In Jo's Blog

If there is one thing I prize above all else, it is generosity. I love the open hand, the quick yes, the ready spirit, the willingness to share.

Indian woman, holding mike, one hand pointing upwardWhat I hate is hoarding, hiding, holding back. The niggling, the counting, the tallying of accounts. Especially, especially, from people who have something important to give.

Vibha Krishnamurthy does not have that problem.

Her problem, in fact, is just the reverse: she doesn’t seem to have the “No” gene. Ask for her help and she is on the next plane.

I’m not complaining.

Vibha Krishnamurthy is a developmental pediatrician and there are way, way too few of them in India. We need them because childhood is such a neglected part of life here, because children are seen as incomplete adults and because so few of us really understand the vital importance and sanctity of the early years.

Did I say sanctity? Sanctity means holiness, by the way. I chose the word deliberately.

I think Vibha would agree.

Woman directing two other women on which way to goBecause those early years determine everything. Get it right then and chances are high that your child will do well in all the years that follow.

Vibha was here in Dehradun to deliver the 11th in the Sir Ratan Tata Distinguished Lecture Series on Education and Inclusion. It was our biggest turnout ever. Nearly 300 people gathered to hear what she had to say about the development of the infant brain. It was surprising and yet it wasn’t. Because every parent wants the best for their child. Every single parent.

The problem is that so many have no idea what “best” is. Vibha had some advice. A few ideas. A road map. The eager audience (including ourselves) listened avidly while she pointed us in the right direction.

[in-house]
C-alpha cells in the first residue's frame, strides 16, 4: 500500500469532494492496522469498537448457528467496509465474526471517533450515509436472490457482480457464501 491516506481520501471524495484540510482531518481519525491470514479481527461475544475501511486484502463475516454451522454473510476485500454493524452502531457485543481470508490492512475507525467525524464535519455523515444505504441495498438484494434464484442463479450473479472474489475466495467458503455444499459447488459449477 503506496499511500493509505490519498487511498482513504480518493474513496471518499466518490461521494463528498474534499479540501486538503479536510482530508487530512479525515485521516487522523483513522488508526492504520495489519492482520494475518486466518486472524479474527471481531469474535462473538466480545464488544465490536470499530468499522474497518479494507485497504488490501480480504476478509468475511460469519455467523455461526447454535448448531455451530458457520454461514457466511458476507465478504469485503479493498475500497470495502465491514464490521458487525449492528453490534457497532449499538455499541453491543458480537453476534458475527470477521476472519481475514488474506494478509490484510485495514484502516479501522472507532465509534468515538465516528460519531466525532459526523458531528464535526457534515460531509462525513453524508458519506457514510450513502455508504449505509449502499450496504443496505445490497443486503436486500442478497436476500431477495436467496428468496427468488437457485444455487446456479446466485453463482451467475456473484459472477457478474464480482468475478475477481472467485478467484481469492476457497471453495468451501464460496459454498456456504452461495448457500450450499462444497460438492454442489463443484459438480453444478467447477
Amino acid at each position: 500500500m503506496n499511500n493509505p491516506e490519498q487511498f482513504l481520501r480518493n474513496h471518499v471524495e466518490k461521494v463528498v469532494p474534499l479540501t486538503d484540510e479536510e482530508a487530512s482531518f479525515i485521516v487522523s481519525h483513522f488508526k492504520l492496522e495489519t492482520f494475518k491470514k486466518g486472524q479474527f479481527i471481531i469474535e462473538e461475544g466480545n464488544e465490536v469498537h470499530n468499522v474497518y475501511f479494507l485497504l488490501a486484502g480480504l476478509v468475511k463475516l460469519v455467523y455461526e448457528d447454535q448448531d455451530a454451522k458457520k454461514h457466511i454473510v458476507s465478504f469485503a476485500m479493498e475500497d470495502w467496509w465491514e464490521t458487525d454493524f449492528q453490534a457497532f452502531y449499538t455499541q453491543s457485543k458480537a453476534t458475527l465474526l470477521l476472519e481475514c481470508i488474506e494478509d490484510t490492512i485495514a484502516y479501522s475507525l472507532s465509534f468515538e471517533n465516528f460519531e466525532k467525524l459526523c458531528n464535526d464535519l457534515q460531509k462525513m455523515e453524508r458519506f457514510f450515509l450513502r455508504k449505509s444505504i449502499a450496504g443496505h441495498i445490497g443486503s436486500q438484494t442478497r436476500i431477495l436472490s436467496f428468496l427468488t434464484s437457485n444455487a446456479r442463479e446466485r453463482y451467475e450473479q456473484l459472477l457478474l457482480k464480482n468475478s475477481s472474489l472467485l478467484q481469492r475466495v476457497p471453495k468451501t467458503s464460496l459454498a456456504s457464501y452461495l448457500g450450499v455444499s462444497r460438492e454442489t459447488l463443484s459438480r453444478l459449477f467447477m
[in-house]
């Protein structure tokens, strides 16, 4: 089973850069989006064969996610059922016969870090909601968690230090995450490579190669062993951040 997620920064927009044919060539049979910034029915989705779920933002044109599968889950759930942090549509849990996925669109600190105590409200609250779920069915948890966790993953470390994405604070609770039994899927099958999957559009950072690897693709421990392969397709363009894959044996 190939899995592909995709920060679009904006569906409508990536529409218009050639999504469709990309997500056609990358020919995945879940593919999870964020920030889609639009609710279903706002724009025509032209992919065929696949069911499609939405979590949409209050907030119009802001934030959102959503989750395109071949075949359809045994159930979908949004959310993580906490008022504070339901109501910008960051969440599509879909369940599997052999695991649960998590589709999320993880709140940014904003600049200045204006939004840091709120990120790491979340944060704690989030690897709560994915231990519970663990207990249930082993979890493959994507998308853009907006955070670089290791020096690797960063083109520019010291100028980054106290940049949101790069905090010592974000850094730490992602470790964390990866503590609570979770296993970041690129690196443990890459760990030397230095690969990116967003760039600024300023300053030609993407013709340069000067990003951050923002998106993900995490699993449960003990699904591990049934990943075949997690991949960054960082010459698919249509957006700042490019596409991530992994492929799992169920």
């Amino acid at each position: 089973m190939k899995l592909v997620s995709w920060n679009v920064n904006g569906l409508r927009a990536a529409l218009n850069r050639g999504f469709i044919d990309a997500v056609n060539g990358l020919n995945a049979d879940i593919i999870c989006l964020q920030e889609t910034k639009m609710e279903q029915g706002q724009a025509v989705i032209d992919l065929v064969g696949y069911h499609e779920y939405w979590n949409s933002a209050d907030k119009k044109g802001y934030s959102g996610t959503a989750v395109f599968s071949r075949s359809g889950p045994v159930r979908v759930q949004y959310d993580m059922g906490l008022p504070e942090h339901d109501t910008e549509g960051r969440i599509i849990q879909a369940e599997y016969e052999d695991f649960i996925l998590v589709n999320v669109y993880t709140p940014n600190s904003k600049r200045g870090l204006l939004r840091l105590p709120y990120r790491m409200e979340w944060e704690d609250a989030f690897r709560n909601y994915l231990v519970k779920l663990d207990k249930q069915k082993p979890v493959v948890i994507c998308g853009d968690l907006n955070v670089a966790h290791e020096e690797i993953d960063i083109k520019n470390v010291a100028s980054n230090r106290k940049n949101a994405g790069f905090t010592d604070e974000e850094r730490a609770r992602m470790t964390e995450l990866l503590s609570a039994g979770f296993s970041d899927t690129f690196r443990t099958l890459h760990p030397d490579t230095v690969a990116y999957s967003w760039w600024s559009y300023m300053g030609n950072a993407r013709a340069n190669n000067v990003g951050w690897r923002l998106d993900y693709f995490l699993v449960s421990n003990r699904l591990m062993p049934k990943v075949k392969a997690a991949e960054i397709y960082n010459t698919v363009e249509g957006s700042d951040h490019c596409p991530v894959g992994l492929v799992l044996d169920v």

Responsive Parenting. Let the child lead the way. Watch to see what your child is interested in and follow her cues. Don’t leap in with the answers, don’t be too quick to drag her to the next level. If your baby is cooing and babbling at you, coo and babble right back. Don’t try to teach her the alphabet. If your toddler wants to investigate the mud puddle by the gate, squat down and see what’s got him so interested. Don’t start teaching him about precipitation and the life cycle of worms.

Mother and baby smiling at each other

Your child’s brain is not an empty box. Resist the impulse to fill your kid’s mind with every piece of information you can think of. Children are learning all the time, just by being in the world. Parenting is a relationship not a vending machine.

Child walking up a treelined road with a big box over her head

Scaffolding is not just for houses. Build on what your child says and does with expressions of interest, leading questions and enhanced vocabulary. Say she’s drawing a picture of a house. You could exclaim about what a nice house it is, but that doesn’t leave much for her to tell you. Instead, try saying something open-ended like: “Look at all those firm, strong lines you’ve drawn! What’s happening there?” Not only have you offered her two new descriptive words (Firm! Strong!), you’ve avoided telling her what she is drawing. And that’s lucky because it turns out it’s not a house at all but a forest and she has a long story she wants to tell you about the animals hiding in the bushes and the scary monster that’s coming to eat them all . . .

Child showing a woman her drawing

The point is to be present. Because the most important thing you can give your child is not your money or your education or your superior knowledge. It’s your time. Your attention. The gift of yourself.

Beautiful Indian woman smiling at another woman

That’s what Vibha gave us. It’s what she does. She gets my vote for National Treasure.

Photos by Manik Mandal, Umashankar Bahugana, Ken Carl, Edmund Cluett and me)

Showing 3 comments
  • Aruna Singh

    A rare insightful article a must read for every parent

  • Sree

    If I could add one more point to those brilliant ones by Vibha, it would be stop the temptation to “compare”. Yes, you can compare how your child was a couple of months ago to the present. That’s healthy and important. But, comparing her with other kids is dangerously counterproductive. I mention it here because that’s the most common faux-pas most parents indulge in.

    Thank you for this valuable post!

    • Jo

      Thanks, Sree! I totally agree with you. Counterproductive and really stupid too – what possible good does it do to make a child feel inferior to another who happens to be a totally different person?

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